Standing among the most popular building materials globally, concrete also is responsible for a large percentage of construction and demolition waste, which has an effect on the environment. When a building is torn down, where does the concrete go? Commonly, a landfill. Yet the answer might be on the horizon.

In Europe, a good number of concrete buildings are constructed with precast concrete elements. If the aged elements could be repurposed on these sites as opposed to creating new ones, it would deliver benefits for the environment.

The international ReCreate project, overseen by Tampere University, Finland, was instigated in April 2021 under the EU’s Horizon 2020 programme to discover new applications for the concrete components of condemned buildings in the building of new ones. The four-year project intends to deconstruct these concrete parts without hindering them and reusing them in new structures in a profitable manner.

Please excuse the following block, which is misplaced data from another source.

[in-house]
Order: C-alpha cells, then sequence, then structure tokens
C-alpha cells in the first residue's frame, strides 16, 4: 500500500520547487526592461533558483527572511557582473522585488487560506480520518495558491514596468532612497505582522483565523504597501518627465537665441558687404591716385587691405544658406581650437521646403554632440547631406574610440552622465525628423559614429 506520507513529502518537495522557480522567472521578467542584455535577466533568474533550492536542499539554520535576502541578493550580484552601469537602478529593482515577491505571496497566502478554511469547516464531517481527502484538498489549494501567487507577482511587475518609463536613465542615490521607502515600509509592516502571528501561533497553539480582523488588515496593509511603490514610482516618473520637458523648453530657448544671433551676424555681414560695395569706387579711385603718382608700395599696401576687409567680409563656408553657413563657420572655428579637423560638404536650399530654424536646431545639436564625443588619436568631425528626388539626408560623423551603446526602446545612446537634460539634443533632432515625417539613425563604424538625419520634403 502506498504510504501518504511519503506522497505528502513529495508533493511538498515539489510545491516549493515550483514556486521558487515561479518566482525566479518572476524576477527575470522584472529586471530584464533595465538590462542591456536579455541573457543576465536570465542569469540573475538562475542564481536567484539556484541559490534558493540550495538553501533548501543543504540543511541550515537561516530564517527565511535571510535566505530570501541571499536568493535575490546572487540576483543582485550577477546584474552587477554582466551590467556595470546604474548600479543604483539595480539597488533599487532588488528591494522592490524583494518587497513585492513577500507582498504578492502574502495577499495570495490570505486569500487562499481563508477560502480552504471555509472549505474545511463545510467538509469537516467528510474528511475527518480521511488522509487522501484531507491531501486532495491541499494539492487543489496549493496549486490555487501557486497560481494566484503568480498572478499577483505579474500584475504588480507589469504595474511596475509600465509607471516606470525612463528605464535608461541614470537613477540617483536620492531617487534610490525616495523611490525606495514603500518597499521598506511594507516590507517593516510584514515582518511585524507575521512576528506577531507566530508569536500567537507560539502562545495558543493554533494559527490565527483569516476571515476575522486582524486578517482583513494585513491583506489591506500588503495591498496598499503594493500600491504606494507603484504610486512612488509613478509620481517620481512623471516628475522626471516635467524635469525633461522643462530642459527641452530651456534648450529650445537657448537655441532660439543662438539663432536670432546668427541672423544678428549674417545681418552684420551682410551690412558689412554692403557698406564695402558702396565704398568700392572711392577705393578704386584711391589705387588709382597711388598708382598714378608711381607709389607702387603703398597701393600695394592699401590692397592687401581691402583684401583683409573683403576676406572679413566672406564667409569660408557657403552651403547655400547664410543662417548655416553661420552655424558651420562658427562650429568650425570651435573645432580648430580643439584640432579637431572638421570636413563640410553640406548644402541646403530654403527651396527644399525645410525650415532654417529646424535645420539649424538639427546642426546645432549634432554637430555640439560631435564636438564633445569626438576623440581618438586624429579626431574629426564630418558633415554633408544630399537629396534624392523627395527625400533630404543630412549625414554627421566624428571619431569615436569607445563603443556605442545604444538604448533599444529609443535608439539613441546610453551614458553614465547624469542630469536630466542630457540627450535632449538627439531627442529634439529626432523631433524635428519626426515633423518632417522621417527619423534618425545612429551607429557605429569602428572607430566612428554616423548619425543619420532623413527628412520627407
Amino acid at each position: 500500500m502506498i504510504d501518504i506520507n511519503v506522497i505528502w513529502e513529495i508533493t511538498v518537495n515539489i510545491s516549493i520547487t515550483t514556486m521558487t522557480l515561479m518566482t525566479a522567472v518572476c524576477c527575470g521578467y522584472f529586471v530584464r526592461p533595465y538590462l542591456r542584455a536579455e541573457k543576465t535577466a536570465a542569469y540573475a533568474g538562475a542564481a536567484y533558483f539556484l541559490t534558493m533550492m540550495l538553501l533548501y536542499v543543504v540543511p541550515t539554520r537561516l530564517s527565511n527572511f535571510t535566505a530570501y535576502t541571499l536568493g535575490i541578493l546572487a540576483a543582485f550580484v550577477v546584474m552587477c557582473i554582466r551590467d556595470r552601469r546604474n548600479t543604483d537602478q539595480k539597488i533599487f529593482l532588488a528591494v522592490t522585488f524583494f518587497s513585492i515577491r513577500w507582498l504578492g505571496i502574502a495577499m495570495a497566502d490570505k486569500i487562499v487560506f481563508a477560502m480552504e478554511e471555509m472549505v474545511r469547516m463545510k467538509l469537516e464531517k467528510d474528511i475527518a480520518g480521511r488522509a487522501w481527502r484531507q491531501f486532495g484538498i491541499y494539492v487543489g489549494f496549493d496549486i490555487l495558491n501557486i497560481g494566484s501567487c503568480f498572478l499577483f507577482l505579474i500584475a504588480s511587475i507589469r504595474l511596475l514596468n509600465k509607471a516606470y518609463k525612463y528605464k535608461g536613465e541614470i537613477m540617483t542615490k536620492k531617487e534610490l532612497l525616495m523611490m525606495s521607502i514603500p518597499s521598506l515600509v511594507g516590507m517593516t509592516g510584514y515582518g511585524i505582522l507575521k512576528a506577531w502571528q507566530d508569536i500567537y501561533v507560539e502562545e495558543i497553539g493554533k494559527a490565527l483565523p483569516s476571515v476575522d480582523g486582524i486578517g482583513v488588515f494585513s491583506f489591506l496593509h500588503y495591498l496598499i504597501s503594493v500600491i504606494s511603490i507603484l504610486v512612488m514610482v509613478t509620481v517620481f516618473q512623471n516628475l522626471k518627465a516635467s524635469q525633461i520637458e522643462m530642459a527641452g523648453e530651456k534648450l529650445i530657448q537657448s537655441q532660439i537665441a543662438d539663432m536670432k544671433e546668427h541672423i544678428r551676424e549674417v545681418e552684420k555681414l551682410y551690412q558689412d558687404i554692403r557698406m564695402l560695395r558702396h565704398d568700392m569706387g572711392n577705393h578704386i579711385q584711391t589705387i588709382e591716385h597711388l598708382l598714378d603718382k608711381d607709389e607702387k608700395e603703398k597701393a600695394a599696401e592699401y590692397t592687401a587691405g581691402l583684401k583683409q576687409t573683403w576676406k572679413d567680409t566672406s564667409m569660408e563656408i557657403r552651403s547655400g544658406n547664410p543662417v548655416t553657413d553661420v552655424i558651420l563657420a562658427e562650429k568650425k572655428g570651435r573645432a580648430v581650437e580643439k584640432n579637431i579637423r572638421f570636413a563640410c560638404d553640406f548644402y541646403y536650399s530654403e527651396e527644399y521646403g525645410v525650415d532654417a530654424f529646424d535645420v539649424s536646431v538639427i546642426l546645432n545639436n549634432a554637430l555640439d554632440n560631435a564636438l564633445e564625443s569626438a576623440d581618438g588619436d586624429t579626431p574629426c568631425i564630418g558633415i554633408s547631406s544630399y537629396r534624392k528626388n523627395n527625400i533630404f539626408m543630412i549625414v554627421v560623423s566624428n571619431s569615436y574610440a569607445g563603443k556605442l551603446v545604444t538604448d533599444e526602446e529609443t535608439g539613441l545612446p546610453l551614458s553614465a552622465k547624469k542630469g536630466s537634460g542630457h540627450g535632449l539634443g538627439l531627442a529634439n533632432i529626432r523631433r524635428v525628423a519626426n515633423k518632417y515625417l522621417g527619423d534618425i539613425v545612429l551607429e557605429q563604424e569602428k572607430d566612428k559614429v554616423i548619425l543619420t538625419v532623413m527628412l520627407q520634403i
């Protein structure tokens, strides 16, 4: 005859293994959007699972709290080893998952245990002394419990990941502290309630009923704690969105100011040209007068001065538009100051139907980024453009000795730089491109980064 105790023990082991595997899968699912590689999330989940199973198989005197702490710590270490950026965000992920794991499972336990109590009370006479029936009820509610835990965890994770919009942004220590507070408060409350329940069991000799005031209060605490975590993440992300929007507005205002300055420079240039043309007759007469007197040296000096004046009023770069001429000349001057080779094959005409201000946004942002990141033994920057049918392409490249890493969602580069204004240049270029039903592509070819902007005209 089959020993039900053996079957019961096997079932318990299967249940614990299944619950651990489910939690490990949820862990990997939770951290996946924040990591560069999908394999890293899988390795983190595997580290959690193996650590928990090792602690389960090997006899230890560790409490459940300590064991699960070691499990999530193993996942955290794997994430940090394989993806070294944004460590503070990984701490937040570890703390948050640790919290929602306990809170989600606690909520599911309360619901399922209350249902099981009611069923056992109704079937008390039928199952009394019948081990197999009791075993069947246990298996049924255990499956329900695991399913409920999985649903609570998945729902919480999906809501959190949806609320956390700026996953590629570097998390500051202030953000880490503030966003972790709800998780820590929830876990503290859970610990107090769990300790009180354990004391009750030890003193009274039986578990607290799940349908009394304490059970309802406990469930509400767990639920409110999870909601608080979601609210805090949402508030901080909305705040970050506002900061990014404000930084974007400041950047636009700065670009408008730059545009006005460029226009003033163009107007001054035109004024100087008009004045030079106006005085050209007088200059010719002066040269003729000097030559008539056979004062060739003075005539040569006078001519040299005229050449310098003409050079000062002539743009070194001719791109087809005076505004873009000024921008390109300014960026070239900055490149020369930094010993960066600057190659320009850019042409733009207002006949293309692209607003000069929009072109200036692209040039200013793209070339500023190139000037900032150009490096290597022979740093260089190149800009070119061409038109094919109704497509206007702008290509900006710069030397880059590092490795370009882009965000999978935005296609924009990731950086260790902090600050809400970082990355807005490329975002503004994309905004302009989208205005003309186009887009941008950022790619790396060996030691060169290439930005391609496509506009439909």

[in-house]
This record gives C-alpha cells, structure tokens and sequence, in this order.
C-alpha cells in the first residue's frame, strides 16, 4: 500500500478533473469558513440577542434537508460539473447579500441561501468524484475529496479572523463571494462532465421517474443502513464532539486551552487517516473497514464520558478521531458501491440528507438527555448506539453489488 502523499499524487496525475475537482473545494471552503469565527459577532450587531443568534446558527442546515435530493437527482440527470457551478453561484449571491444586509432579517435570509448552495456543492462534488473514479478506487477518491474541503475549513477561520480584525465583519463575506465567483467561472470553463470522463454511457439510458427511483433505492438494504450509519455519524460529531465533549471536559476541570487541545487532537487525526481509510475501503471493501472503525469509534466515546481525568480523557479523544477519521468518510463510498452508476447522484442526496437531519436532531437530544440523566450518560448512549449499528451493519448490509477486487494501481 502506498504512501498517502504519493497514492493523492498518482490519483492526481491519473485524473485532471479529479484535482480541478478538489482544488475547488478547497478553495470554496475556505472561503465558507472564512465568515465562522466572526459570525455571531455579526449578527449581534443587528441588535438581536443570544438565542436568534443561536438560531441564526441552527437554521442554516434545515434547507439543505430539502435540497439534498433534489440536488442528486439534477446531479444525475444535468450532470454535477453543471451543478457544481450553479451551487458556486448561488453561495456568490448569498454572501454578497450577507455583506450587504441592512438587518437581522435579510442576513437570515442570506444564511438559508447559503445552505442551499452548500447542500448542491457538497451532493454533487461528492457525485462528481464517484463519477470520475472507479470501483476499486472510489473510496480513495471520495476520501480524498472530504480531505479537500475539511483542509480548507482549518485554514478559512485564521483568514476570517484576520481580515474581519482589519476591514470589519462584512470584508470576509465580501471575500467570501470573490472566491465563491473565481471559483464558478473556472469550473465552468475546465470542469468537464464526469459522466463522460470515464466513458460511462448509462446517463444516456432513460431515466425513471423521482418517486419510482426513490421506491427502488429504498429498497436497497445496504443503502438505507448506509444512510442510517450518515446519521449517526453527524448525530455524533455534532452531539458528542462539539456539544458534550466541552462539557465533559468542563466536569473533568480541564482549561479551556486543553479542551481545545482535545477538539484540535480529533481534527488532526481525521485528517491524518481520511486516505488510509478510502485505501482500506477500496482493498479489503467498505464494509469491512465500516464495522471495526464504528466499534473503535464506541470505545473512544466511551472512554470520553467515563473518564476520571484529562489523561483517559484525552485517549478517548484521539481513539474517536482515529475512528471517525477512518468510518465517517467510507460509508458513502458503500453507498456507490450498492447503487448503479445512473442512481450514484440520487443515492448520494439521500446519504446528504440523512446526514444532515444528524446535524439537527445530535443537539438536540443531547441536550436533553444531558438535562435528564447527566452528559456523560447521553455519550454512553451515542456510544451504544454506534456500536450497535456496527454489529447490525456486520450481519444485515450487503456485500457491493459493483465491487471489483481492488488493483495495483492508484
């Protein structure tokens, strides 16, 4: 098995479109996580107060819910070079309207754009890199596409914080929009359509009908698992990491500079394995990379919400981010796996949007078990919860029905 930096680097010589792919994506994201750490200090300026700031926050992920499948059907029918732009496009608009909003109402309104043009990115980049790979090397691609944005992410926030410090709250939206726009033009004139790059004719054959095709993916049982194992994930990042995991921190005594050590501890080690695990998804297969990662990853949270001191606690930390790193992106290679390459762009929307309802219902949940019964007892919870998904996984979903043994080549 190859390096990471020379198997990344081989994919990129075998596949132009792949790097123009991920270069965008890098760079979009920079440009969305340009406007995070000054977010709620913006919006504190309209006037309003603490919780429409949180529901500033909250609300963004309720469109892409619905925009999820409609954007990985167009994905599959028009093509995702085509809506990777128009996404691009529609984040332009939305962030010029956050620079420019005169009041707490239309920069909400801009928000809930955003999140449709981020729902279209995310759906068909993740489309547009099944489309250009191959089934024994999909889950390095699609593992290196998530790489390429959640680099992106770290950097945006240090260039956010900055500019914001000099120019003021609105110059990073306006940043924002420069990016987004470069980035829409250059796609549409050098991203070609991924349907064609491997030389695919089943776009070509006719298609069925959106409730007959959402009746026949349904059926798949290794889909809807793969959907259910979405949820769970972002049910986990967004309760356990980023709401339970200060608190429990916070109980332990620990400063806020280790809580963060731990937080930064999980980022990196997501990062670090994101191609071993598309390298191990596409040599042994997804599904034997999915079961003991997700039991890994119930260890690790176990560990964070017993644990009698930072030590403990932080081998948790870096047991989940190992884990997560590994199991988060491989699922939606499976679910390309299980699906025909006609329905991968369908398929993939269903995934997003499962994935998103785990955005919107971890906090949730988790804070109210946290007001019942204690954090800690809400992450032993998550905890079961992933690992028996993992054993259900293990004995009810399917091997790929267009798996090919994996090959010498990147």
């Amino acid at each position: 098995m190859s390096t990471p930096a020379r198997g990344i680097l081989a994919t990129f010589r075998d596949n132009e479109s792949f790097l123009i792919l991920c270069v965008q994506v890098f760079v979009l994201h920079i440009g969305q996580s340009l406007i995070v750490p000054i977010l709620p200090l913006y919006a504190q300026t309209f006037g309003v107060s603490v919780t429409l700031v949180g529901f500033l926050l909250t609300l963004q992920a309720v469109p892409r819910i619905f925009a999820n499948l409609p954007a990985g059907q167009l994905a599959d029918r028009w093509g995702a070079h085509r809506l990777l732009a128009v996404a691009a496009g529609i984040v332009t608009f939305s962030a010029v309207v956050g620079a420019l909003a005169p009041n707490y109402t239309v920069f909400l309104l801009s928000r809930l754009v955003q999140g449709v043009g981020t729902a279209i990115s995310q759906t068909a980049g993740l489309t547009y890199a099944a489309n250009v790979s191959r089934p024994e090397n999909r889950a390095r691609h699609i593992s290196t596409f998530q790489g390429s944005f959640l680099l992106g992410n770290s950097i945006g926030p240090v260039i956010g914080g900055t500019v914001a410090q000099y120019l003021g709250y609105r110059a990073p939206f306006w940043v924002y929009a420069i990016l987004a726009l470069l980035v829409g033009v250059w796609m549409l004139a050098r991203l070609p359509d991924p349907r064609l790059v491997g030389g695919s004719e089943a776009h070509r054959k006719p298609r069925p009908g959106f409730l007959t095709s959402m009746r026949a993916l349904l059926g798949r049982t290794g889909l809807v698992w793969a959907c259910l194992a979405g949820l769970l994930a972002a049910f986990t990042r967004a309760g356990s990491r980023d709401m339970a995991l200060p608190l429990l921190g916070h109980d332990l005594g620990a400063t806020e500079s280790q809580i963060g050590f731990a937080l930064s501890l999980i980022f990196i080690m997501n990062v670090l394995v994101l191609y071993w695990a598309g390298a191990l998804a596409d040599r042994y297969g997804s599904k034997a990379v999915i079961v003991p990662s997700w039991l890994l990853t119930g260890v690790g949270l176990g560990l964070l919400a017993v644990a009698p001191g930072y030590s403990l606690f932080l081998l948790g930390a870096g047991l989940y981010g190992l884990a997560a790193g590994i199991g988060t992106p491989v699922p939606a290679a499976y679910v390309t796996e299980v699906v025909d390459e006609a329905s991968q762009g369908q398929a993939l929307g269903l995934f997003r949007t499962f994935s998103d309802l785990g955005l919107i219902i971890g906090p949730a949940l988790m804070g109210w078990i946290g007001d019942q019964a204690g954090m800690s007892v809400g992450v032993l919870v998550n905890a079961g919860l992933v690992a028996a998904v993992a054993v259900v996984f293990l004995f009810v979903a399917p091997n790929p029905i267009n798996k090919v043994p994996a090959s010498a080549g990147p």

Through the process of reusing concrete elements, we can save a considerable quantity of energy and raw materials, said Satu Huuhka, adjunct professor at the Faculty of Built Environment at Tampere University, who guides the ReCreate project. Researchers here also will enrich the project with their specialist expertise in circular economy business models, building rules and law, and occupational sociology.

The ReCreate project counts involvement from universities and regional company clusters in a quartet of countries – Finland, Sweden, the Netherlands, and Germany. The communications partner is the Croatia Green Building Council. All of the national clusters will execute their own pilot projects where they take apart precast concrete elements intact and recycle them in a new building.

Huuhka specifies that the main objective of the project is to explore the reuse of concrete components as a whole, and not as a raw material for a new structure—and, for that manner, to discover ways to use them responsibly, sustainably and effectively.

 

Source: Architecture and Design.Com.Au